Prior to my election as Wharton Women President, I spent a lot of time contemplating the changes the position would bring to my life. I knew the job would result in more responsibilities and less free time, but I didn’t anticipate what would prove to be the biggest change of all.

No, this change was not a new sense of leadership, or of empowerment. Instead, it came in the form of an email I received in the first week of my tenure.

The subject line read, “Your Mailbox is Full.”

Since my sophomore year, I had spent countless hours carefully considering the decision to take on such a large role. I took into account whether I thought I would enjoy the position, whether I was the right person for the job and whether I was ready to take on such a significant commitment. What I didn’t realize was the number of emails I would receive from the many people interested in the work of Wharton Women.

At first I ignored the message—until a day later when I realized that my Blackberry had gone 24 hours without buzzing. How could this be? I re-read the message only to discover the fine print: My Wharton email account would be frozen until I deleted a large portion of my emails.

I admit, in an effort to keep track of everything happening in my life, I’d become an email hoarder.  With over 5,000 emails currently in my inbox, it had become apparent that I had barely deleted a single message since my first day at Wharton.  I decided if I was going to do this the right way, I had to start at the very beginning.

“Welcome to Wharton!”

“Welcome to Wharton!” was the first email I decided to tackle. Received the summer before my freshman year, the message was my first introduction not only to Wharton Women as an organization, but also to the community of the many helpful and incredible women behind its name.

The message was from Lisa Cuesta, W’10, who introduced herself as my Wharton Women Freshman Buddy. She had gone to high school about a half an hour away from me and offered to help with anything I might need in preparing for Wharton. Little did I know at the time that we would travel on the 2009 Wharton International Program to Argentina together, or that she would become one of my very closest friends.


The instant I saw this email I couldn’t help but smile. In December of my freshman year, after delving into the Freshmen Buddies program and attending many of the organization’s events, I decided to apply for the Vice President of Publications position on the Executive Board. I interviewed with the previous Executive Board, and with a little bit of humor and a lot of luck, I got the job. Almost immediately, I received an email from the incoming Vice President of Alumnae Relations, Lucy Obukowicz, W’10, welcoming me to the Board and assuring me she’d be there to help me along the way. Later that day, countless other members sent their congratulations.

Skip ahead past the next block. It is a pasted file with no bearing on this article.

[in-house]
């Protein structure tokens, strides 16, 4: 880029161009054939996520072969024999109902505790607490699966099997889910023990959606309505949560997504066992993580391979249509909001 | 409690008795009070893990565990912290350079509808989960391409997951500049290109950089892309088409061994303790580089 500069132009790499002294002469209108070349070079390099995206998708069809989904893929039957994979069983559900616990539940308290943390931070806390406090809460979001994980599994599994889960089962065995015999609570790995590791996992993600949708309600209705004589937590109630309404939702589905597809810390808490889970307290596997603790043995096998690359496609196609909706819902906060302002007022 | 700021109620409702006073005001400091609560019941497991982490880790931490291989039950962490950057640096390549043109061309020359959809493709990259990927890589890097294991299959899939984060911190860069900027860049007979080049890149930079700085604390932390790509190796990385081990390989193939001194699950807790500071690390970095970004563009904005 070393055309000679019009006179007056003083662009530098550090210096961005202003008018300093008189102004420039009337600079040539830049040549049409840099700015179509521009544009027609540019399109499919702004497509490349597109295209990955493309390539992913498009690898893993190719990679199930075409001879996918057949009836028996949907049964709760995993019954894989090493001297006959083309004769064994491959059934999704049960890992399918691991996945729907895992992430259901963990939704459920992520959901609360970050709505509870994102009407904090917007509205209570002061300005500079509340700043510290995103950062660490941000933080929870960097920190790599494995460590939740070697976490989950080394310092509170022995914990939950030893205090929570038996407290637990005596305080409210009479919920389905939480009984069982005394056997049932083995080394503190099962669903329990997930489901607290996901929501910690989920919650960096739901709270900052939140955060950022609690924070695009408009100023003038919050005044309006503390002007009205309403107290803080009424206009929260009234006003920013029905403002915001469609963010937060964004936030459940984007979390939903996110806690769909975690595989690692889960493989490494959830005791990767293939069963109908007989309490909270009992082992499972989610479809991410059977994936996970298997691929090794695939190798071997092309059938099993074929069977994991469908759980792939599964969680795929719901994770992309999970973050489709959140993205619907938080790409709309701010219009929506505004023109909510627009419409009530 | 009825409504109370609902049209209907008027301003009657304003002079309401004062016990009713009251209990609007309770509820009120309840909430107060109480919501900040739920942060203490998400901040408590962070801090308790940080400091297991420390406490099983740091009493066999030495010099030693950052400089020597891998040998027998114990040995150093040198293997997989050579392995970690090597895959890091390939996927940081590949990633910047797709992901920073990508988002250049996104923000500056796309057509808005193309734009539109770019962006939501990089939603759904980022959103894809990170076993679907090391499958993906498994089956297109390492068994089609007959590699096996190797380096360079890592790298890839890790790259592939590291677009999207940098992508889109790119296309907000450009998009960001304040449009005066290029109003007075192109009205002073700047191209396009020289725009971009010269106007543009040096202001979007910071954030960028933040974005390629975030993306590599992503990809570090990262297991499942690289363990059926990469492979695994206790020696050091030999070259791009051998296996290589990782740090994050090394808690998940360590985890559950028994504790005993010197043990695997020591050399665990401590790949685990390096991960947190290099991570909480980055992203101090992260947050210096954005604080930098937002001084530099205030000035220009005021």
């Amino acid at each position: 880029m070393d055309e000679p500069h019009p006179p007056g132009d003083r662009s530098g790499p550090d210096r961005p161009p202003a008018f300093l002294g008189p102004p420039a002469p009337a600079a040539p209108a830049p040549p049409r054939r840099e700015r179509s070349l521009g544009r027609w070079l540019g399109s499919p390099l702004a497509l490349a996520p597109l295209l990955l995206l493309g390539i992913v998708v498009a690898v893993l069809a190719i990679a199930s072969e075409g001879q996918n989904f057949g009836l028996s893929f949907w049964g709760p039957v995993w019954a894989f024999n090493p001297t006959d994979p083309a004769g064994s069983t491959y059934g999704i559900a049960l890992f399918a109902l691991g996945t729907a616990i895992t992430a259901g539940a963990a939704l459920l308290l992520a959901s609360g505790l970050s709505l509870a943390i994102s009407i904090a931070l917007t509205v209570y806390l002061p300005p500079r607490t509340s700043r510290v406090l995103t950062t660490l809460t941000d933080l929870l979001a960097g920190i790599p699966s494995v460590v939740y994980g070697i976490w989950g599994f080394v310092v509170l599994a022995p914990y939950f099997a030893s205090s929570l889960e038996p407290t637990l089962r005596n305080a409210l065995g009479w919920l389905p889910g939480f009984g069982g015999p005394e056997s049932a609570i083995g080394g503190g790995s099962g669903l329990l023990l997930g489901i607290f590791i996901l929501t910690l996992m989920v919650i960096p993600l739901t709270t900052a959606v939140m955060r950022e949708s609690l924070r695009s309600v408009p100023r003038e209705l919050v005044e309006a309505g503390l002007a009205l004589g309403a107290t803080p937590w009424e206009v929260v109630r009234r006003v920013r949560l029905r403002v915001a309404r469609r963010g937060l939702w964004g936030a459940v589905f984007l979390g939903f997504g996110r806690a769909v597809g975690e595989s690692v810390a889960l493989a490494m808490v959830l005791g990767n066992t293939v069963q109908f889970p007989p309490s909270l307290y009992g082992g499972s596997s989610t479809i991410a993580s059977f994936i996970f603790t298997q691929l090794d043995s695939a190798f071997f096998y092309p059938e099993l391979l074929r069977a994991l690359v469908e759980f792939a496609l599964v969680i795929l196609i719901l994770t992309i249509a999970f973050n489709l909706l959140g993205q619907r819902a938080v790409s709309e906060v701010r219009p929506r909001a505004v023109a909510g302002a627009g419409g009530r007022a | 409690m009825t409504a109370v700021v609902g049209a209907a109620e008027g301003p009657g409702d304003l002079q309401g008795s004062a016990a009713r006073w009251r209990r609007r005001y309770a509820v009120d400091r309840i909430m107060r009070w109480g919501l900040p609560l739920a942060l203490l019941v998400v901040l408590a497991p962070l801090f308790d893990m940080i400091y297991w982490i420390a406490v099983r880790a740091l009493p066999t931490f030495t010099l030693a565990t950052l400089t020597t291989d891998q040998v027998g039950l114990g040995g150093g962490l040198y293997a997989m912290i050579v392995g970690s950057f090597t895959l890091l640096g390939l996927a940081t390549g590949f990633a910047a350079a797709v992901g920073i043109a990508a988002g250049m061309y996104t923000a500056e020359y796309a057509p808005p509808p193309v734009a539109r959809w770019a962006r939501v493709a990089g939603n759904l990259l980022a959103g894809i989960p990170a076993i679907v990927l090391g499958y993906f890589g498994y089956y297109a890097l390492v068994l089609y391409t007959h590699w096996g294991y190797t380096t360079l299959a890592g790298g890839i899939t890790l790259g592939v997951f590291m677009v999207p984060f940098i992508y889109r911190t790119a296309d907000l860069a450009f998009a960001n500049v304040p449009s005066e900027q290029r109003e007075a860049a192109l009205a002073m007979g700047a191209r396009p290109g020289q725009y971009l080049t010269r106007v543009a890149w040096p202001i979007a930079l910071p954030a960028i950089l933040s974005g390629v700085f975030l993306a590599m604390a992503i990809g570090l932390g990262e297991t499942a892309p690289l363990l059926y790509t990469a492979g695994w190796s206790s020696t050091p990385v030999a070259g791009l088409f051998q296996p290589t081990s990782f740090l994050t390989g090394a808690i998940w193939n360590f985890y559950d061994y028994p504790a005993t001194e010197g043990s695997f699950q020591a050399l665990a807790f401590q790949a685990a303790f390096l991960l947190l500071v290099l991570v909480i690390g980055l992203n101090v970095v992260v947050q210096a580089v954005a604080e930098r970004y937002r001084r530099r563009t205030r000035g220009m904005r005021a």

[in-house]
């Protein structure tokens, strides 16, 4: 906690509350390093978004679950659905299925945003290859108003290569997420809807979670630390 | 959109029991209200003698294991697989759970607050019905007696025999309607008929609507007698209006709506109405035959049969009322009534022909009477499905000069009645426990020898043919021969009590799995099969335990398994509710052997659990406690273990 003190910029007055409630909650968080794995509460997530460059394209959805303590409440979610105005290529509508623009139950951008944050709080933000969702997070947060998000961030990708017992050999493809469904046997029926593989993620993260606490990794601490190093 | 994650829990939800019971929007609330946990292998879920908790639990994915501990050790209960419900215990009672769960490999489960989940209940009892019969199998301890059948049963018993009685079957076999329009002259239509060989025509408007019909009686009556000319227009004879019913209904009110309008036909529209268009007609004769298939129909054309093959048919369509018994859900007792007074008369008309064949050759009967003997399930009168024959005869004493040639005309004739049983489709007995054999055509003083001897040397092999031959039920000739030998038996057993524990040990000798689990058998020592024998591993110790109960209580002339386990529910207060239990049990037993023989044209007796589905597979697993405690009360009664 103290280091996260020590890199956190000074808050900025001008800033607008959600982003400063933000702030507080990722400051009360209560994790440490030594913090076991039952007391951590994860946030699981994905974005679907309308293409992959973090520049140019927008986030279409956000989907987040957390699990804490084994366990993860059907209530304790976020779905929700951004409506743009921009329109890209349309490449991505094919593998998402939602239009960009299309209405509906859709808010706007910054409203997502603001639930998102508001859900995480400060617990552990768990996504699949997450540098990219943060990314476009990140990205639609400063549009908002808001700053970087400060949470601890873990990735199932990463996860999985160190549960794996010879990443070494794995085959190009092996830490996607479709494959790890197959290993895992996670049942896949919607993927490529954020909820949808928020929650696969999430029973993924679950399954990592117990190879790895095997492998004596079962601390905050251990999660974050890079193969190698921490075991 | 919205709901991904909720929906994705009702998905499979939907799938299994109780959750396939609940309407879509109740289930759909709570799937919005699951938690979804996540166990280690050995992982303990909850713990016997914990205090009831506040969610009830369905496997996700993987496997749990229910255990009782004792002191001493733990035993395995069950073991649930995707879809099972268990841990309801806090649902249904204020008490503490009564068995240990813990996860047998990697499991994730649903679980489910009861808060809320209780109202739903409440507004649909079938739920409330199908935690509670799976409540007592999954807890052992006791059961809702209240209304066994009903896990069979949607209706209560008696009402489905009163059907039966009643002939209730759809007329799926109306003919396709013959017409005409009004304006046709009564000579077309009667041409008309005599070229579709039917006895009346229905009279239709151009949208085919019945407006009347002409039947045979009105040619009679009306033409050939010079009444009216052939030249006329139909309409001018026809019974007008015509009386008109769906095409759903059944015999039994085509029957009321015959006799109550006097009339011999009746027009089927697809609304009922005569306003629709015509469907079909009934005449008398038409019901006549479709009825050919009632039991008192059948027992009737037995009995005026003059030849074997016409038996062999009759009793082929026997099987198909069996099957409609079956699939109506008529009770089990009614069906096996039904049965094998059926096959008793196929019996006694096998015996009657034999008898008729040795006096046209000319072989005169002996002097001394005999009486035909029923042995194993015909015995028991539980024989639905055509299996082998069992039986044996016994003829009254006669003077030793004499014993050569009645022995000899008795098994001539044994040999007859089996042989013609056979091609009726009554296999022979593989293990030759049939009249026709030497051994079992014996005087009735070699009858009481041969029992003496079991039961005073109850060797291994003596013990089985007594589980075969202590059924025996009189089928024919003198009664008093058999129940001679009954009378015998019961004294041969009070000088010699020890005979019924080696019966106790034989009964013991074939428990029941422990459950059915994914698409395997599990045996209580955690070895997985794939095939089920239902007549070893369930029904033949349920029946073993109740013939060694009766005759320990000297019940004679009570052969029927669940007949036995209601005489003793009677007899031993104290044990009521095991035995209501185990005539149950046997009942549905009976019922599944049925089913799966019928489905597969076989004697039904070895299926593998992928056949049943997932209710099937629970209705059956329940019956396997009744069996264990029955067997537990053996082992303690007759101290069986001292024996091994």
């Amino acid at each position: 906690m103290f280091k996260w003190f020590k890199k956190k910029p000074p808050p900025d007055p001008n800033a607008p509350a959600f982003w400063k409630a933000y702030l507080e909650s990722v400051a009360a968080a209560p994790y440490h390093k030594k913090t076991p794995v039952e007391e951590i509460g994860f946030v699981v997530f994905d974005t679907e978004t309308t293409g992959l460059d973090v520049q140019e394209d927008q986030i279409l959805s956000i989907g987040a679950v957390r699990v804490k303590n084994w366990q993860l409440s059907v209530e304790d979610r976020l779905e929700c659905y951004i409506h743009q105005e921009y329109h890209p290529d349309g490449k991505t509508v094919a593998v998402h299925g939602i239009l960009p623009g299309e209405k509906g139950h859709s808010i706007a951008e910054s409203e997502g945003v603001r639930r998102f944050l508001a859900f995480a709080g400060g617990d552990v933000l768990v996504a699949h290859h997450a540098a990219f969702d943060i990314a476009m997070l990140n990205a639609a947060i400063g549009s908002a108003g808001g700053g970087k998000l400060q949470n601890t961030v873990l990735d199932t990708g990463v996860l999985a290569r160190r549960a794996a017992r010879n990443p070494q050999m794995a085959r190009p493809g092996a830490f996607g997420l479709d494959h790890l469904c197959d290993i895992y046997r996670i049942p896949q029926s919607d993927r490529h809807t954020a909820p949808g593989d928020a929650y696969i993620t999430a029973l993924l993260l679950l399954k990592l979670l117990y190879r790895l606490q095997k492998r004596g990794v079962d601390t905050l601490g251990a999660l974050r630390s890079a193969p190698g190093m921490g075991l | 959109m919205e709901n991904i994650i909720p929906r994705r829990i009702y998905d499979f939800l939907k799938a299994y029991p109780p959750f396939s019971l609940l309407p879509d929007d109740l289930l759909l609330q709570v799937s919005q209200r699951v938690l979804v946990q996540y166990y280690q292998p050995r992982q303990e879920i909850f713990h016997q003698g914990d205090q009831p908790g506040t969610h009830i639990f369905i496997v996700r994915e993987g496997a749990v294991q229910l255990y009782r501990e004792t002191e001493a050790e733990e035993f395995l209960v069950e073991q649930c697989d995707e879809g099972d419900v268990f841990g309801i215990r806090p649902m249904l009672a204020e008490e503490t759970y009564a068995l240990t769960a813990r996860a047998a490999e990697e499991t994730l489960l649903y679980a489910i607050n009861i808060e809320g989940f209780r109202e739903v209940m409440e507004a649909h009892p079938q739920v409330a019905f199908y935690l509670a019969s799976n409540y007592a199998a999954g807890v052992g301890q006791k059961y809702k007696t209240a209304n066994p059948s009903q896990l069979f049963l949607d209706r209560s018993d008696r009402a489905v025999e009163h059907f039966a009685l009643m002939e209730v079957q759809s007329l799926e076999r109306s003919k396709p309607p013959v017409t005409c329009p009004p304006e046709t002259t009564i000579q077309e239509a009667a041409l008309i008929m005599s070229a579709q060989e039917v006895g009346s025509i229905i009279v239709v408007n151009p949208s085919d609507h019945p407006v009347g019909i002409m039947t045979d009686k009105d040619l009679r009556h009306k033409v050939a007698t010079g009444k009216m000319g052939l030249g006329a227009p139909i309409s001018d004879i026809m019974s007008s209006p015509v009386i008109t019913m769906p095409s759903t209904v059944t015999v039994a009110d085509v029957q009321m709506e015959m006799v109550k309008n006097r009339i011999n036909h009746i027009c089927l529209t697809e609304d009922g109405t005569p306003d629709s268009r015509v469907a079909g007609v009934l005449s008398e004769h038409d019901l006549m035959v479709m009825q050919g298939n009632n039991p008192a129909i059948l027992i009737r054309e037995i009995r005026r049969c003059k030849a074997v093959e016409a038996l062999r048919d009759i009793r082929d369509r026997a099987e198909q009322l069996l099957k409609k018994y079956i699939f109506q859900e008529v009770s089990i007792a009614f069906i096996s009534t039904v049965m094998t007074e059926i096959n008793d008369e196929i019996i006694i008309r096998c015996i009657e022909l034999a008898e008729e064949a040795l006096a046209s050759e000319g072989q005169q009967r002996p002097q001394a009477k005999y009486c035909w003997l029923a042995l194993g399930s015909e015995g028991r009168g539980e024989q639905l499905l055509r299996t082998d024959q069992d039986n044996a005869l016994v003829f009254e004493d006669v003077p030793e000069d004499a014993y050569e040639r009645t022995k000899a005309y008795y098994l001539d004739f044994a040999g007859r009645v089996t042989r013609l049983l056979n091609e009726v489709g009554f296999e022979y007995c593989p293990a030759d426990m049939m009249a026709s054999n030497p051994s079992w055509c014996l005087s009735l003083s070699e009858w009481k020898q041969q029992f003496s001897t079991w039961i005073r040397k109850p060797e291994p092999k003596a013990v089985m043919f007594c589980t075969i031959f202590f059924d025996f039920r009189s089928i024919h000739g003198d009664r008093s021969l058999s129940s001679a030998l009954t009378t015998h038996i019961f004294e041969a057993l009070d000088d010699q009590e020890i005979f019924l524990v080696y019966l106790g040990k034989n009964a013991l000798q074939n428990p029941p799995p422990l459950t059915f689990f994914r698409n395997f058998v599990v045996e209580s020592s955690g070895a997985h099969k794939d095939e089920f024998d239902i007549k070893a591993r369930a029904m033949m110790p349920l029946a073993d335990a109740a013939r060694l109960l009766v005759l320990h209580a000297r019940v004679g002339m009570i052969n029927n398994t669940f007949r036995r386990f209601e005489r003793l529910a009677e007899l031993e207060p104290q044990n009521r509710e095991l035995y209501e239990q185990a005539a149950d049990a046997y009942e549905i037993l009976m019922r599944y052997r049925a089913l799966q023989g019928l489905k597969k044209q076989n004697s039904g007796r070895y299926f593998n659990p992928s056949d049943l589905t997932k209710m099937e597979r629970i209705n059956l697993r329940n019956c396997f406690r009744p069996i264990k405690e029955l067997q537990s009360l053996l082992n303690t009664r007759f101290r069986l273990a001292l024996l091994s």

“Maya Angelou Meet and Greet”

This one arrived more than a year later.

By this point, I had successfully served my term as Vice President of Publications and had loved (almost) every minute of it. I was then elected to the position of Vice President of University Relations, and had made the decision not to spend a semester abroad to enjoy these on-campus opportunities. Before I could rethink my decision, I was invited to a private reception with Maya Angelou, world-renowned author and keynote speaker of the 2009 Women’s Week. This experience was an unbelievable honor, and Dr. Angelou was one of the many accomplished women I began to meet through Wharton Women.

“Thanks and Praise”

The summer before my junior year, I was given the opportunity to host Hala Moddelmog, President and CEO of Susan G. Komen for the Cure. Moddelmog embodies what every Wharton Women member strives to become.

In honor of her arrival, I created “PENN THINKS PINK,” a campus-wide campaign to raise money for Komen as well as increase awareness of breast cancer. We eventually raised over $3,500, and the experience allowed me to interact with student leaders across all areas of campus.

After her speech and an intimate dinner, Ms. Moddelmog sent me her “Thanks and Praise.” She wrote, “I appreciate the opportunity to have connected with Wharton Women and the other campus leaders.” Though she may have thanked me, I was the one who was grateful and honored to have had this meaningful experience.


I received hundreds of emails this past December congratulating me on my election as President, but the most cherished one came from my friend Jiho Lee. I met Jiho in Seoul, South Korea while on my first Wharton International Program in May 2008.  He was studying at Korea University Business School and later spent a semester abroad at Wharton during the fall of my sophomore year. It amazes me how within a mere two days, the news of my election had traveled around the world. Jiho, as well as many others whom I’ve met through Wharton, will surely be a friend for life.

“Your Mailbox is Full”

Finally, after a few hours reflecting on the past three years, I had successfully cleaned my inbox.

What I thought would be a mindless chore had actually become an enjoyable look back at my experiences with Wharton Women.

Just as I deleted my last email and a sense of relief came over me, my Blackberry buzzed. My account was definitely up and running again.

Lauren Fleischer, W’11, is President of Wharton Women.